What to Do If Your Child Has Head Banging

If your child is banging his head while in a crib, pull the crib away from the wall. Often a child will stand in the crib and bang his head on the wall. Sometimes, however, a child will bang on the crib itself.

Place the crib on a thick rug. This will reduce the noise associ­ated with the banging and immobilize the crib, making it harder for your child to rock the crib back to the wall, where he can bang some more.

Crib bumpers are controversial. They may be helpful to mini­mize head banging, but your child may use them to climb out of the crib as well. If you use crib bumpers, tie them securely to the railings. Use thin bumpers with the least amount of cushioning possible to minimize the area on which your child can climb. In general, bumpers are not recommended because the risks associ­ated with your child’s climbing out of the crib outweigh the risks associated with head banging.

Some people recommend playing rhythmic music to help mod­erate head banging. This may substitute for the banging altogether, or it may provide a slower rhythm to which the child can bang his head.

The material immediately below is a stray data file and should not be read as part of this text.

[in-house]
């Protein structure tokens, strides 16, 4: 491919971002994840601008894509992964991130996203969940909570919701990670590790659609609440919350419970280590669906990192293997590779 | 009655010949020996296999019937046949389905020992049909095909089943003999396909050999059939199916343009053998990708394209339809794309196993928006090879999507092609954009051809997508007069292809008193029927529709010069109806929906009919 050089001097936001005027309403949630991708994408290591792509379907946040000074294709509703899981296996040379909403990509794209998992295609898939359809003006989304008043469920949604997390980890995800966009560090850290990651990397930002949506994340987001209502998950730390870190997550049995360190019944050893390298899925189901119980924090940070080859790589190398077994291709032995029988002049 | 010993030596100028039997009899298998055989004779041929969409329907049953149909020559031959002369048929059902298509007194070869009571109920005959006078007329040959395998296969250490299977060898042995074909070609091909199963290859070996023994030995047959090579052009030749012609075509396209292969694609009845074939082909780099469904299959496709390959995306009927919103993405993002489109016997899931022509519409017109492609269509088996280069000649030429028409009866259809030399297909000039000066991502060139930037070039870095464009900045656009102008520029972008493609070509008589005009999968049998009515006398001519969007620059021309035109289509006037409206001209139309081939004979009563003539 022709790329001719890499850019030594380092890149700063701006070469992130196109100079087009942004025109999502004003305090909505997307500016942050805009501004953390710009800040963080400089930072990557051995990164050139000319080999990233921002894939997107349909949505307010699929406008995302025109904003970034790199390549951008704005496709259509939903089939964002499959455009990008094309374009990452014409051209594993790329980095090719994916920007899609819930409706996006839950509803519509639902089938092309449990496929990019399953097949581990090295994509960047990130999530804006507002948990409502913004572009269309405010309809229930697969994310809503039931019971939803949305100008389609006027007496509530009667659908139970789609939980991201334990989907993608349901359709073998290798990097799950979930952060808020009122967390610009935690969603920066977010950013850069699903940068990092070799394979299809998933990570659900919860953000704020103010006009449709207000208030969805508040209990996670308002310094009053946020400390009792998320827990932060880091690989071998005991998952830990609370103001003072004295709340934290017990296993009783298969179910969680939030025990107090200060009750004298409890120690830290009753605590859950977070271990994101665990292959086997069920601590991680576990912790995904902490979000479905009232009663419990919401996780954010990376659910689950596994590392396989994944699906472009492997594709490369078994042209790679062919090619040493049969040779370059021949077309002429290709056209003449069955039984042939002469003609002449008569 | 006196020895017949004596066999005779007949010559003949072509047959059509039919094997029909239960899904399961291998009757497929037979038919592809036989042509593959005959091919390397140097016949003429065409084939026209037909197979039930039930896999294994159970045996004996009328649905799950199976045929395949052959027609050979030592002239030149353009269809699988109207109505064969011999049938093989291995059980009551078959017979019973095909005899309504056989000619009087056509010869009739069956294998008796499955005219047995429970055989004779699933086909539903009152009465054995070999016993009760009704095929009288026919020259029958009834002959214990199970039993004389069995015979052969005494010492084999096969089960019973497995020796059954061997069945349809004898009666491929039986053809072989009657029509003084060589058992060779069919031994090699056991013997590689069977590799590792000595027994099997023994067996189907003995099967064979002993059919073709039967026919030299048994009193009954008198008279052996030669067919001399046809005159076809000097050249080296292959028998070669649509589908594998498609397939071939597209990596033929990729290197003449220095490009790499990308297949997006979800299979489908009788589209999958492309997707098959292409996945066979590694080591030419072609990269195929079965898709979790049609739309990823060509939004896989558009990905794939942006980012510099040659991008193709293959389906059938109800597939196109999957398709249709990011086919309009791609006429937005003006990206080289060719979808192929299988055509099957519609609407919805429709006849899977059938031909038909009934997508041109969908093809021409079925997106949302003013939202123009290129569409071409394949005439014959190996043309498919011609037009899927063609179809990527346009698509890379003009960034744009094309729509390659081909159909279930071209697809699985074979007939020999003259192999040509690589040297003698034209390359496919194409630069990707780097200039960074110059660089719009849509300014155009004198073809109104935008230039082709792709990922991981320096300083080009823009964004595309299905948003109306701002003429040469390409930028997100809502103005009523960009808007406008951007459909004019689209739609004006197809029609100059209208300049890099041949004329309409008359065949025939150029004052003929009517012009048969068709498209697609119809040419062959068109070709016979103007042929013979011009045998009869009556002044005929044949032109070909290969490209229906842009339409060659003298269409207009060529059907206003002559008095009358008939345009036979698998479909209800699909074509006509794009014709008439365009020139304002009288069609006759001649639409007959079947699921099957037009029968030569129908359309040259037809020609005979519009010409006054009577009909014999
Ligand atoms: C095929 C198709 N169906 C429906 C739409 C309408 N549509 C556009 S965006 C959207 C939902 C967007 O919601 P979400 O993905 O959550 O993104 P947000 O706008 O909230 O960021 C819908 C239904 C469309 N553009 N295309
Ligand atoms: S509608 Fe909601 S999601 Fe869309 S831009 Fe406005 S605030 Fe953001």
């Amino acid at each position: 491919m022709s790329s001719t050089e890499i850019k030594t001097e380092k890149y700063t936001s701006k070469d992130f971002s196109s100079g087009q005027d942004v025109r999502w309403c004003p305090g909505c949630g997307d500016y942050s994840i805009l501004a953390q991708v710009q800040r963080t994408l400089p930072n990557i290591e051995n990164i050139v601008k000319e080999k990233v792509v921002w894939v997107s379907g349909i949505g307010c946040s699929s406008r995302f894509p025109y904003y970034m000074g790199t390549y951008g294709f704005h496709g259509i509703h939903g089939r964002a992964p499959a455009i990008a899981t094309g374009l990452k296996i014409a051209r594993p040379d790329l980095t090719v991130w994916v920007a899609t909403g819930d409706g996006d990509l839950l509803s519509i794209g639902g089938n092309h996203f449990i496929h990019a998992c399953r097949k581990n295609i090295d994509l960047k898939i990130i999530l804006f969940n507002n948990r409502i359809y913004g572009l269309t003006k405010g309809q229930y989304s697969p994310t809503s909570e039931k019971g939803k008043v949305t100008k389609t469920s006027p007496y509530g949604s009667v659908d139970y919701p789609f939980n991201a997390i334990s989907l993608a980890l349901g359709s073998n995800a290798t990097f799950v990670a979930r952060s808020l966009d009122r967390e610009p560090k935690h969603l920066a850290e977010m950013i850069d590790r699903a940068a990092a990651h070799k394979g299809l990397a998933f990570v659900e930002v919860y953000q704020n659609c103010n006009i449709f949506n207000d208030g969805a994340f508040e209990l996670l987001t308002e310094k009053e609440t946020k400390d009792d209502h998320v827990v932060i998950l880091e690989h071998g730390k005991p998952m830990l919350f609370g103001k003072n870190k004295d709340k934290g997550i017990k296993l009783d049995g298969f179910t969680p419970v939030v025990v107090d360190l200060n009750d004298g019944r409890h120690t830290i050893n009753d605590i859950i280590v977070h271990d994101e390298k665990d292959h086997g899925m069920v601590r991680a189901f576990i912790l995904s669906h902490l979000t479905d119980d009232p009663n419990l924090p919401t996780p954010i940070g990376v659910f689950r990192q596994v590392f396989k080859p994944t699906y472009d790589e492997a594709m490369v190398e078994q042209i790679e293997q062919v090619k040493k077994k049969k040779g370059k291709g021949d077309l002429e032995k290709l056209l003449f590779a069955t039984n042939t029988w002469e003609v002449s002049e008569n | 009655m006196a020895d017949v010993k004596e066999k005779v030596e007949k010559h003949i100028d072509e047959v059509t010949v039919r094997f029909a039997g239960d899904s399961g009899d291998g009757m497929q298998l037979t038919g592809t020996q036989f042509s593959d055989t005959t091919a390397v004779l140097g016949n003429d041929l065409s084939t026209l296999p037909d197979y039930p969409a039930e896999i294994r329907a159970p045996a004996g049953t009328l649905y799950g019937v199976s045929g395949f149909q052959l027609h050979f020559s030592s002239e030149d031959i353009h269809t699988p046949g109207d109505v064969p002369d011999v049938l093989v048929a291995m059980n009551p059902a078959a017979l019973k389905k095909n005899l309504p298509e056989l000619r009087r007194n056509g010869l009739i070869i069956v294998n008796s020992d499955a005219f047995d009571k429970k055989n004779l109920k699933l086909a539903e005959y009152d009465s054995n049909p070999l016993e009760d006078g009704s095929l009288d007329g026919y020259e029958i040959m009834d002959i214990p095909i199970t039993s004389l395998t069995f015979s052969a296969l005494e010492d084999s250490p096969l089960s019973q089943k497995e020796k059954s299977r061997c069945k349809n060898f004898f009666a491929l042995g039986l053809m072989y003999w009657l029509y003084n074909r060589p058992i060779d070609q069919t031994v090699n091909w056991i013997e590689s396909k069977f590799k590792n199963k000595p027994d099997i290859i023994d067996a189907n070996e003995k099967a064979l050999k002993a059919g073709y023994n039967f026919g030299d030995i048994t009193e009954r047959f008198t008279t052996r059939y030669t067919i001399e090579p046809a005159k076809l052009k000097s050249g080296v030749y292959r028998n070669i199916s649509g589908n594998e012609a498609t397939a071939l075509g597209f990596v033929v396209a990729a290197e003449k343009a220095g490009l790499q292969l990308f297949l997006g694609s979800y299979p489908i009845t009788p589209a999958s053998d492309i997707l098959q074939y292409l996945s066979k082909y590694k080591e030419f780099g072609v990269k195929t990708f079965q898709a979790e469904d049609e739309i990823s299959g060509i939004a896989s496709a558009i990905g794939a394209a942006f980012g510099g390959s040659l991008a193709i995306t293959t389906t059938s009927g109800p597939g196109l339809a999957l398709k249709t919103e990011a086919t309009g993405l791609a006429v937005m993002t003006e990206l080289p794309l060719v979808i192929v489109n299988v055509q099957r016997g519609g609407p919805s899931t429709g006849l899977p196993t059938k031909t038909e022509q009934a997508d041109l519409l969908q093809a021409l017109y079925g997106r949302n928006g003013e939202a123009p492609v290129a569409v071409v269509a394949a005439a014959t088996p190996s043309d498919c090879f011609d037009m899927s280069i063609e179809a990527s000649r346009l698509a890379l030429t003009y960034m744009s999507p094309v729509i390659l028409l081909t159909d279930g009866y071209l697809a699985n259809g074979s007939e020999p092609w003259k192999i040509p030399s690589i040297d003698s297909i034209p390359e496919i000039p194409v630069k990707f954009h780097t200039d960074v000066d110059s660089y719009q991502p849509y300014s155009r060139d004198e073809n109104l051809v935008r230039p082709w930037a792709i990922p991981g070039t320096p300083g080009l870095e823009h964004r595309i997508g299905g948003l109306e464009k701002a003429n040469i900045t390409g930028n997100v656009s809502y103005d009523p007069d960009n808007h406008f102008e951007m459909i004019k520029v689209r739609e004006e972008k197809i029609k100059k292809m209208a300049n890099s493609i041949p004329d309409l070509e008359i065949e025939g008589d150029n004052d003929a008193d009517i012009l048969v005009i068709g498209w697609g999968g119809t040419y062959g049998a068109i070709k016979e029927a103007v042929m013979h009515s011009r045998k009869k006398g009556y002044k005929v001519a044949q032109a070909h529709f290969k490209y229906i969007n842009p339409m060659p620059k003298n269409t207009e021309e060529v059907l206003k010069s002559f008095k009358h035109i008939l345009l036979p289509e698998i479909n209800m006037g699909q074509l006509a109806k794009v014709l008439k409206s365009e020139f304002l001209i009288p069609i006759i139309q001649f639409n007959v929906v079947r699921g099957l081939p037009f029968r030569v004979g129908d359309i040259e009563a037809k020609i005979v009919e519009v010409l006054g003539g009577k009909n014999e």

For normal head banging, the best thing you can do is to maxi­mize your child’s safety and ignore the behavior.

When does my doctor need to be involved?

Call your doctor if your child has injured himself by head banging. If the behavior is escalating and seems to be interrupting nor­mal daily activities such as sleep and play, you should speak with your doctor.

You should also speak with your doctor if you are concerned lat your child has signs of developmental delay or poor social skills. Remember, though, that head banging can appear in all types of children. It does not necessarily indicate developmental problems.

What tests need to be done, and what do the results mean?

Isolated head banging requires no testing. If there are other developmental or behavioral concerns, developmental testing lay be appropriate.

No imaging studies, such as X rays or CT scans, are necessary with head banging.

What are the treatments?

There are no medical treatments for head banging in an otherwise healthy child. In some children with neurological issues, head banging can be minimized with medication, although these cases are relatively rare.

What are the possible complications?

The most significant complication from head banging is head injury. Banging against a blunt object can cause bruising or abrasions. Although superficial injury is possible, more serious head injury (such as concussion) is nearly unheard-of.

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